The Great Resignation Is Not All Bad. Here’s Why It Could Be the Catalyst for Innovation

By: | February 25, 2022

Gary Grose is the President, Commercial Specialty at Argo Group.

The past few years have taught us that nothing is guaranteed.

In the insurance industry, the business of preparing for the unpredictable, we are not naïve to this fact. Whether it’s a new virus or a climate crisis, the only prediction we can all bet on is change.

Businesses are facing a hiring shortage unlike any we’ve seen before. In the pre-pandemic days, we had time to prepare for retirements and changes to our workforce but, today, there is both a cultural and industry-wide shift in the job landscape.

By working through a pandemic, employees had to balance their jobs, families, and mental health.

While many people lost their jobs, others decided that they’d rather retire early. The job market has changed more in the past two years than it has since the 1950s. This means companies everywhere are in severe need of support.

Companies Need Flexibility, Humanity and Innovation 

A company that embraces change will welcome new types of workers — including those with transferable skills from other industries.

Change is now a part of corporate culture.

This is change for societal sake, not for the sole sake of the company, and that’s a good thing. The cultural change we’re seeing across the globe has positive ripple effects at Argo and for businesses everywhere.

The more we can welcome more people into insurance or the more we can understand complex problems and how to solve them, the more innovative and resourceful our shared future will be.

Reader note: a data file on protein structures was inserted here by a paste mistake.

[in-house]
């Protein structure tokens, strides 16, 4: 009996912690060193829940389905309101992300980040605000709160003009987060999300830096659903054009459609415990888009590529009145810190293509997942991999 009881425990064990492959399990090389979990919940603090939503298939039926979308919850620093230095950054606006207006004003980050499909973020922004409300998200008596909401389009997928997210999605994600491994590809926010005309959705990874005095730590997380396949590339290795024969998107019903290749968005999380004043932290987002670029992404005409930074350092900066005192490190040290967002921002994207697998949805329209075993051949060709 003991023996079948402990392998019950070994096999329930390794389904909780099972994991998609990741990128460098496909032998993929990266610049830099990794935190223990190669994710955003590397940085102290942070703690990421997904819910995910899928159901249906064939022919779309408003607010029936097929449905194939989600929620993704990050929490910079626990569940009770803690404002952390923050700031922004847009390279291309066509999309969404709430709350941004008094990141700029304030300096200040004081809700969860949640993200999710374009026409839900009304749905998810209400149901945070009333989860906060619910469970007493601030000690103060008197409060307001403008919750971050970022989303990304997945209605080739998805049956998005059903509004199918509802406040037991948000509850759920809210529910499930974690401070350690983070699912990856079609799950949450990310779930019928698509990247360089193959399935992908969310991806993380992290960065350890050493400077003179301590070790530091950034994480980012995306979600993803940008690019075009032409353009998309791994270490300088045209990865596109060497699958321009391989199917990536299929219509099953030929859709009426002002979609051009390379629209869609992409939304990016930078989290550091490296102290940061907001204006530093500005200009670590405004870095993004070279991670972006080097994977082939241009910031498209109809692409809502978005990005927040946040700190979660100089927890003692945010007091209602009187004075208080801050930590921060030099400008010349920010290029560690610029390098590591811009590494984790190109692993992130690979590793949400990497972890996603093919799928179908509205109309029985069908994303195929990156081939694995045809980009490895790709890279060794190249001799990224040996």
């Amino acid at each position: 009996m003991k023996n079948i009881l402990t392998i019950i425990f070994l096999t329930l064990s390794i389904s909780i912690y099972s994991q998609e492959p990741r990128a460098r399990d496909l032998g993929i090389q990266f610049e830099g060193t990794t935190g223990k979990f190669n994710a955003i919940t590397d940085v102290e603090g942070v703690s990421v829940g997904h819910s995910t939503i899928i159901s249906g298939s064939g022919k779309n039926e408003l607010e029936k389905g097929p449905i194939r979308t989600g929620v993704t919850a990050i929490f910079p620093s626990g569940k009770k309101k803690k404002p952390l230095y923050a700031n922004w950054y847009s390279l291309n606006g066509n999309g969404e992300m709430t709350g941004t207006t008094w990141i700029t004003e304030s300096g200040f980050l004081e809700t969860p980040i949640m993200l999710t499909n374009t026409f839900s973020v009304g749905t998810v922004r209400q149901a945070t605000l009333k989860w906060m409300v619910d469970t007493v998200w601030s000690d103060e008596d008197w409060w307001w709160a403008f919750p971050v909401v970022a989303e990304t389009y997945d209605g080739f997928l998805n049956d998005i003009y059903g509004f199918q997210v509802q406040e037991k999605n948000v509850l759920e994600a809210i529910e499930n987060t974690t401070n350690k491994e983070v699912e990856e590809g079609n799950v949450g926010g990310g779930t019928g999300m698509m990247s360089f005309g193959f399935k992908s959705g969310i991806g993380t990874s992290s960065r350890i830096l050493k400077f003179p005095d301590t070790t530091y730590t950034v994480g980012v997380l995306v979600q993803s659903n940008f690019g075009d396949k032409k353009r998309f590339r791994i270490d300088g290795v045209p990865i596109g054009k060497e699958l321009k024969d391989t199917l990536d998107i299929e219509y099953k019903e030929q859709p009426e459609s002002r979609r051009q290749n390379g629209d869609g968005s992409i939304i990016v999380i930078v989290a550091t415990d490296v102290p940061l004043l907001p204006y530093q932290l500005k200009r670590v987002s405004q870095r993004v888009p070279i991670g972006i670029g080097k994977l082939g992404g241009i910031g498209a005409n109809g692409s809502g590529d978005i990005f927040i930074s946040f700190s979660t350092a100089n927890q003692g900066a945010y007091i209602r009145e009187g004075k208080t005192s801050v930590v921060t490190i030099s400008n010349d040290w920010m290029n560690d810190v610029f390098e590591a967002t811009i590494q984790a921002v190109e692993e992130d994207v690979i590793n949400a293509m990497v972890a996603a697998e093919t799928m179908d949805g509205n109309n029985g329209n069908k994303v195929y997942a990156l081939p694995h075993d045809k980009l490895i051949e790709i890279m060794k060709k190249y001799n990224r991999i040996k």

It’s a Candidate’s Market

In November 2021, a record 4.5 million people in the U.S. quit their jobs, an increase of 8.9% since September 2021.

With the pandemic, more and more employees are thinking critically about where they work. That means that flexibility is paramount as businesses look to attract talent across experience levels.

The way we used to work is outdated.

For example, at Argo, we instated a family care program so that those who work at Argo can work from home and support those who need their care and support, working whatever hours are best for them.

We are in an extreme period of change: We’ve changed more in the last 12–18 months than we had previously, and we need a workforce that is here to adapt and continue to see change as a positive.

The Future of Work

Insurance companies are not alone in needing to think critically about how to hire, train, re-train and retain employees.

From flexible hours to inflation-based salary increases, prospective candidates are asking for changes before they are even in the door. It’s an exciting time to watch how cultural change is also transforming how we hire and work.

We don’t know what the future holds.

Insurance leaders need to be able to say, “We are going to be able to operate no matter what.”

It’s pivotal that the industry recognizes we could have another catastrophic event next year. Whether it is a virus or political turmoil, we need to be ready for it.

In 2022 and beyond, companies need to be prepared for change and work on innovative ways to respond to that change. &

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